Knowing how to study is an important part of preparing for success in exams. While differences in subjects may require slight changes of strategy, a similar process can be applied to virtually any subject.
To get started you should to:
Read the material through once
The first time you read through the material, whether it is a chapter or an entire book, you should avoid spending time re-reading sections or memorizing terms or concepts along the way. Instead, this step will familiarize you with the material and create a framework upon which you can build your knowledge until test time.
Reread and take notes
After you have read through the material once, you should go back and read the material again. This step might appear redundant at first glance, but you will more easily assimilate information and connect concepts this time because you have already formed a rough picture of the material in your mind. Reading complex sections aloud can enhance your absorption of the information by involving more areas of your brain. To stay engaged and increase your retention of the material, make notes of key points and diagrams along the way. You should also ask yourself questions about the material and write those down to explore later.
Test yourself for the first time
It is time to assess your progress. If you are using a textbook, you are likely to find in-book reviews, chapter tests and cumulative reviews. These can be ideal for checking your knowledge of the material and identifying areas that need improvement. After you write down the sections of the material that correspond to the questions you answered incorrectly, focus on those sections as your prepare to test yourself again.
Make study aids
The study aids you make can vary according to the type of material involved and the type of test you expect. For multiple choice tests, consider making flashcards with index cards. Write down questions and multiple answer choices on the front of the cards and the correct answers on the other side. Alternately, you can write phrases with blanks where words should be inserted and write the answers on the back. Flashcards are also excellent for memorizing math rules and formulas.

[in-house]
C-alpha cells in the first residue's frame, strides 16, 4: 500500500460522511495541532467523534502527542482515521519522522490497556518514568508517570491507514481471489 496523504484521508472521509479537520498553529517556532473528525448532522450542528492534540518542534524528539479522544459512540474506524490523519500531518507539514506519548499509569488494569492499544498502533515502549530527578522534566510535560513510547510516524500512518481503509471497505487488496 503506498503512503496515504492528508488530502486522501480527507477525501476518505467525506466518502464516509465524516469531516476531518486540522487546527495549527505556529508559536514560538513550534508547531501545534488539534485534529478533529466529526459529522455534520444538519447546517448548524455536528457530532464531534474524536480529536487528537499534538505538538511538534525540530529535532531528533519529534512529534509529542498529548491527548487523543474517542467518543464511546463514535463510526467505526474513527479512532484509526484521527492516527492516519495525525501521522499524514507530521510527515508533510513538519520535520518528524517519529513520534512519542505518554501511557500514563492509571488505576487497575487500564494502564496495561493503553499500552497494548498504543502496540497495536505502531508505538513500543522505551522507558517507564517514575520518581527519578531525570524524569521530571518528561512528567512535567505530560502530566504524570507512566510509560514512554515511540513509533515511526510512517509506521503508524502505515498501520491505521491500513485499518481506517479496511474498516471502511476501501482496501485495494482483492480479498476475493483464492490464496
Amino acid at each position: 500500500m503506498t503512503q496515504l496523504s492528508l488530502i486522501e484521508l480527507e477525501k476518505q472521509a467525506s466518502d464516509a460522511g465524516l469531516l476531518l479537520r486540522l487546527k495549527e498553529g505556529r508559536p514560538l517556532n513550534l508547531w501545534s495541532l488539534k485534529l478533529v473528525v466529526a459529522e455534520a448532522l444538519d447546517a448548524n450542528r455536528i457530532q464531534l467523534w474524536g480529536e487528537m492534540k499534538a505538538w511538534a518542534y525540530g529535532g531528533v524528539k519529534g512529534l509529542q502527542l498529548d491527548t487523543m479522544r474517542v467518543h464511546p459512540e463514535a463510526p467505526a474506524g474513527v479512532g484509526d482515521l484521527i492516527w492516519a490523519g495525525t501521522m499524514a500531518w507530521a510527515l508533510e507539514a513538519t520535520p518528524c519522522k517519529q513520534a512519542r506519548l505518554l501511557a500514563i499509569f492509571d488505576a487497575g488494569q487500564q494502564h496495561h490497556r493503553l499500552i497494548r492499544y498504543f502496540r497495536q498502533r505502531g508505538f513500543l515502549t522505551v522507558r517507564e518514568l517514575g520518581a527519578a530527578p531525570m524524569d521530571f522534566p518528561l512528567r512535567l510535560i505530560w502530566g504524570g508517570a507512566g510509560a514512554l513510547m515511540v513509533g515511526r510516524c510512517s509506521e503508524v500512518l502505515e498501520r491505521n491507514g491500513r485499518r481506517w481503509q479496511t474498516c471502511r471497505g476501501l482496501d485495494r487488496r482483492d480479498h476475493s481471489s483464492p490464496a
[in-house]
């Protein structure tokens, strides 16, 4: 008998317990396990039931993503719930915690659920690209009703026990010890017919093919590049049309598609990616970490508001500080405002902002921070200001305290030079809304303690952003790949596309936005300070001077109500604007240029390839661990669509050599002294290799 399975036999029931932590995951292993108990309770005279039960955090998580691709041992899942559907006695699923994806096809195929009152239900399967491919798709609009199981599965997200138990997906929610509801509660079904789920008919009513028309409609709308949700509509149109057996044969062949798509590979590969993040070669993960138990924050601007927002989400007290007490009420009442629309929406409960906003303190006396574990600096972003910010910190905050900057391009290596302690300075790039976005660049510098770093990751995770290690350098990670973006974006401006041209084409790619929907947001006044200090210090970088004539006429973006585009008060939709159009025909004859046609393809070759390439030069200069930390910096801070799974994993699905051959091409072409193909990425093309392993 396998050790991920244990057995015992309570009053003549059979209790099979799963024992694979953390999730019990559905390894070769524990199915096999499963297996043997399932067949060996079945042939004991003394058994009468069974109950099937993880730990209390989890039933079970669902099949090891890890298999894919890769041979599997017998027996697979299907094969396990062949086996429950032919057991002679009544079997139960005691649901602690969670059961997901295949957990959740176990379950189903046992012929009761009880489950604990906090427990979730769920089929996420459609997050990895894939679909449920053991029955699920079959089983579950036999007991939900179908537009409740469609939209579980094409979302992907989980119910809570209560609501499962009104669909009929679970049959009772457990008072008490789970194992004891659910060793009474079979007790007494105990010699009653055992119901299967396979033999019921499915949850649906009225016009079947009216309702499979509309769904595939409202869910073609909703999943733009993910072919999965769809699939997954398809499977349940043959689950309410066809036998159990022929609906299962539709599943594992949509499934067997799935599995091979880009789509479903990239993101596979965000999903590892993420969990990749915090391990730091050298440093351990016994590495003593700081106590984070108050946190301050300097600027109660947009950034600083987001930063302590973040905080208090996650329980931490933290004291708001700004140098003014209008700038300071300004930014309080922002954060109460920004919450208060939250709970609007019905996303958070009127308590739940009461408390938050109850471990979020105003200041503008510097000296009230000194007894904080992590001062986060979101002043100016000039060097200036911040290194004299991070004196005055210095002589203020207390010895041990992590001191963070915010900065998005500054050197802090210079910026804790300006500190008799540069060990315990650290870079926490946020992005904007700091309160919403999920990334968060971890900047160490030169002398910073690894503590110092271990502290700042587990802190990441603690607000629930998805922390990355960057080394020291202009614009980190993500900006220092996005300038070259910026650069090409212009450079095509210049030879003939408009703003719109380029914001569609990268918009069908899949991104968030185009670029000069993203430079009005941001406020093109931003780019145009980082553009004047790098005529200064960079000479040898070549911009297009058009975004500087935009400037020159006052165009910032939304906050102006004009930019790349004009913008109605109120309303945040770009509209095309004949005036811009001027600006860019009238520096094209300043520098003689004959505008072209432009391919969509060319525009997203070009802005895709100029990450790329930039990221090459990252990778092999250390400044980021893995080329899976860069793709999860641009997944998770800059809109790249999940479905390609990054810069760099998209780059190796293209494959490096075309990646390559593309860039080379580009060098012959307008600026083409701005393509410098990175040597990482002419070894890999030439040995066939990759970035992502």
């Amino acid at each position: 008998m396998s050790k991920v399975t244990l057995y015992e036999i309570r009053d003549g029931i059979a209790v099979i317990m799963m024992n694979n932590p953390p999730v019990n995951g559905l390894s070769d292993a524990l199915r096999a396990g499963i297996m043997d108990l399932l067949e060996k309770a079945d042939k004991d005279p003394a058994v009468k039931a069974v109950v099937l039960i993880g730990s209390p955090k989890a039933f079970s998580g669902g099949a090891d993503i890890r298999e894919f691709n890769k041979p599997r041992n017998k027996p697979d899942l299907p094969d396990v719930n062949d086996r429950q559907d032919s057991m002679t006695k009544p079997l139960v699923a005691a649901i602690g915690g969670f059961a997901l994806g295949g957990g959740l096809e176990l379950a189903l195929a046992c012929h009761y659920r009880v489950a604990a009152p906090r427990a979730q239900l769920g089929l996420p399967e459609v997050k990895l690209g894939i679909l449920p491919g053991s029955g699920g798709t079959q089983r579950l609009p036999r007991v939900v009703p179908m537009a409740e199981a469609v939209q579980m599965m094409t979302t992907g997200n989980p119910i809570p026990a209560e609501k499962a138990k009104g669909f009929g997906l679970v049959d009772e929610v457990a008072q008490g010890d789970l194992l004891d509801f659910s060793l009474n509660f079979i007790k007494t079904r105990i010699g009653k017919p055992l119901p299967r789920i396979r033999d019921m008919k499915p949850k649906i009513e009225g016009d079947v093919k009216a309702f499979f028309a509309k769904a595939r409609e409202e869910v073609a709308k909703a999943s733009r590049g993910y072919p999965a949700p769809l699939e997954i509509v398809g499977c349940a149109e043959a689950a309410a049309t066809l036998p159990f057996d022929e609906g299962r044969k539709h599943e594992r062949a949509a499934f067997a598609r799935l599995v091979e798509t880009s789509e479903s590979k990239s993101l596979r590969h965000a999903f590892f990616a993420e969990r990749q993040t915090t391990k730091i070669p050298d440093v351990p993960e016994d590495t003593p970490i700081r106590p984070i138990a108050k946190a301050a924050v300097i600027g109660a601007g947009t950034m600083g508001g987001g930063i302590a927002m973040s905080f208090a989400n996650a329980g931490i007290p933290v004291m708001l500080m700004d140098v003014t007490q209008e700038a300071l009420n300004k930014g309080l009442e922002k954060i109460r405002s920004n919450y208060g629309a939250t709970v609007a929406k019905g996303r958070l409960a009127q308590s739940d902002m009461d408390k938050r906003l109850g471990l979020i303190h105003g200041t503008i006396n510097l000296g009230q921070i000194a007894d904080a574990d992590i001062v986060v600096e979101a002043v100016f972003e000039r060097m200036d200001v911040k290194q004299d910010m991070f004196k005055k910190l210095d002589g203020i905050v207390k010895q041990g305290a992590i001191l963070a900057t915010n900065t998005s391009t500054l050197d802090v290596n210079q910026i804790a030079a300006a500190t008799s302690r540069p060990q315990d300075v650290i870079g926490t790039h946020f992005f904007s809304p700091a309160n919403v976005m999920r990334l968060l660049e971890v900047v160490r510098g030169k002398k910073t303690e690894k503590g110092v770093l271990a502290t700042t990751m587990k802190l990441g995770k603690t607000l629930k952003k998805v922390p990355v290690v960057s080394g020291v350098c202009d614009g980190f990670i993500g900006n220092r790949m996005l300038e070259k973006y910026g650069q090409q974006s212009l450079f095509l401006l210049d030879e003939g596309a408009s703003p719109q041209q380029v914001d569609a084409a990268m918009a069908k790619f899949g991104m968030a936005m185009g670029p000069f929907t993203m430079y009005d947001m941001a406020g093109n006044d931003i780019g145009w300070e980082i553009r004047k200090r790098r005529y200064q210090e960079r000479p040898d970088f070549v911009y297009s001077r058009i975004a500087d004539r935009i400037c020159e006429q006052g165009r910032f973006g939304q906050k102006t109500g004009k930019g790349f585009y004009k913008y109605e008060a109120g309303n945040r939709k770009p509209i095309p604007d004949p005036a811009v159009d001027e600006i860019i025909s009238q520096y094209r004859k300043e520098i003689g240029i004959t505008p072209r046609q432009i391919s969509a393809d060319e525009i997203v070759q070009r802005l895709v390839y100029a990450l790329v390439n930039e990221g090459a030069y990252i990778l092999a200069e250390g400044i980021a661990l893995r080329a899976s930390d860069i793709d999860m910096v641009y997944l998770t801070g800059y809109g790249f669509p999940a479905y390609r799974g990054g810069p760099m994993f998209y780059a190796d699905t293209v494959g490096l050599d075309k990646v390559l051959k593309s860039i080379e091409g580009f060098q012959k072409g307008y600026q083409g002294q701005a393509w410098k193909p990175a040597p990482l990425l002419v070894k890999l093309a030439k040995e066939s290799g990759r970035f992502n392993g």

If you expect essay questions, you should practice tying related information together. One way to solidify your comprehension of the material is to write out concepts in your own words. In many cases, textbooks list questions at page margins or section endings that you can practice answering. Again, explaining concepts aloud uses some different parts of the brain compared to writing those concepts on paper, and you may find that your mastery of the material will increase if you practice both.
Test yourself again
This is your final pretest before the actual exam. After focusing on areas that were problematic for you during the first pretest, you should be able to answer questions on those topics successfully this time. For this second test, include more questions covering those areas as well as new versions of questions regarding the rest of the material.
Review your text and notes before the test
As your prepare to sit for the exam, read through the text and your notes a final time. By this point, you should feel comfortable with the material and should only be cementing concepts that are already in your mental framework rather than learning anything for the first time. You have overlearned the material and tested yourself repeatedly, and the actual exam will simply give you the opportunity to prove your mastery to yourself and the instructor.
Use your time wisely
The time you have until your exam must be considered as your prepare for it. The longer you have to study and the more space between your own pretests, the better you will retain the material. Cramming just before the exam is unlikely to produce optimal results. Furthermore, you will be less likely to recall the information later if you learn it over a short period of time.
Take breaks regularly
Just like a muscle, the brain benefits from rest. This means that, if time allows, you should take breaks regularly during extended study sessions. Physical exercise, even a short walk, has also been shown to improve long-term retention of information that has just been learned. Naps can also be a powerful way to recharge your brain.
Besides boosting your ability to retain and recall the material you are learning, the right study approach can help you stay confident during your test. This confidence can help you keep a clear head as you work through the questions. Once you have practiced this strategy repeatedly, you are likely to find that your performance improves not only in school but in virtually any setting where extensive learning is necessary.